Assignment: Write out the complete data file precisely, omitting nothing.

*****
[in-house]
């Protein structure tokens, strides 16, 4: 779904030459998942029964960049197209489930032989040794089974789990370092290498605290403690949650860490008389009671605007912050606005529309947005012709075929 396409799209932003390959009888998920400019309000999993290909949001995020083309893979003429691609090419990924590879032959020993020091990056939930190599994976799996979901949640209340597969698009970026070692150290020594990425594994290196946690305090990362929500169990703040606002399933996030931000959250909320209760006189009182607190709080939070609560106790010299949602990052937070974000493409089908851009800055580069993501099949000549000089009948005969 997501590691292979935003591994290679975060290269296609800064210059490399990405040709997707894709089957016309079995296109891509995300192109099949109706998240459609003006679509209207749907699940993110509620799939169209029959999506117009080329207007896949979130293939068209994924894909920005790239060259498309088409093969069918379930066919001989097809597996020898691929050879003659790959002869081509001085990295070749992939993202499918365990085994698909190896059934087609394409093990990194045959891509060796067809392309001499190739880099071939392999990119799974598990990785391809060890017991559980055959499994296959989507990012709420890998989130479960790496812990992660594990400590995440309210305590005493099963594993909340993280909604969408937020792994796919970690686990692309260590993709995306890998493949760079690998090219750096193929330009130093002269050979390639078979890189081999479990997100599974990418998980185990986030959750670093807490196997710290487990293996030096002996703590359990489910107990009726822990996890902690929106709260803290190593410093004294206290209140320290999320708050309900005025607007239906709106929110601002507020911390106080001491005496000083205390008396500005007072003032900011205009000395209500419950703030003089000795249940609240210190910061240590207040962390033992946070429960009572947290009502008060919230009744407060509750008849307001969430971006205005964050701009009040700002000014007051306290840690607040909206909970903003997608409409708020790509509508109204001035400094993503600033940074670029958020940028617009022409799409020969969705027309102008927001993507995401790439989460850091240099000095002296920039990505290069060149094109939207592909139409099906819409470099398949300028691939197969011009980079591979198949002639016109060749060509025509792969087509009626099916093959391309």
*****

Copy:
[in-house]
């Protein structure tokens, strides 16, 4: 779904030459998942029964960049197209489930032989040794089974789990370092290498605290403690949650860490008389009671605007912050606005529309947005012709075929 396409799209932003390959009888998920400019309000999993290909949001995020083309893979003429691609090419990924590879032959020993020091990056939930190599994976799996979901949640209340597969698009970026070692150290020594990425594994290196946690305090990362929500169990703040606002399933996030931000959250909320209760006189009182607190709080939070609560106790010299949602990052937070974000493409089908851009800055580069993501099949000549000089009948005969 997501590691292979935003591994290679975060290269296609800064210059490399990405040709997707894709089957016309079995296109891509995300192109099949109706998240459609003006679509209207749907699940993110509620799939169209029959999506117009080329207007896949979130293939068209994924894909920005790239060259498309088409093969069918379930066919001989097809597996020898691929050879003659790959002869081509001085990295070749992939993202499918365990085994698909190896059934087609394409093990990194045959891509060796067809392309001499190739880099071939392999990119799974598990990785391809060890017991559980055959499994296959989507990012709420890998989130479960790496812990992660594990400590995440309210305590005493099963594993909340993280909604969408937020792994796919970690686990692309260590993709995306890998493949760079690998090219750096193929330009130093002269050979390639078979890189081999479990997100599974990418998980185990986030959750670093807490196997710290487990293996030096002996703590359990489910107990009726822990996890902690929106709260803290190593410093004294206290209140320290999320708050309900005025607007239906709106929110601002507020911390106080001491005496000083205390008396500005007072003032900011205009000395209500419950703030003089000795249940609240210190910061240590207040962390033992946070429960009572947290009502008060919230009744407060509750008849307001969430971006205005964050701009009040700002000014007051306290840690607040909206909970903003997608409409708020790509509508109204001035400094993503600033940074670029958020940028617009022409799409020969969705027309102008927001993507995401790439989460850091240099000095002296920039990505290069060149094109939207592909139409099906819409470099398949300028691939197969011009980079591979198949002639016109060749060509025509792969087509009626099916093959391309």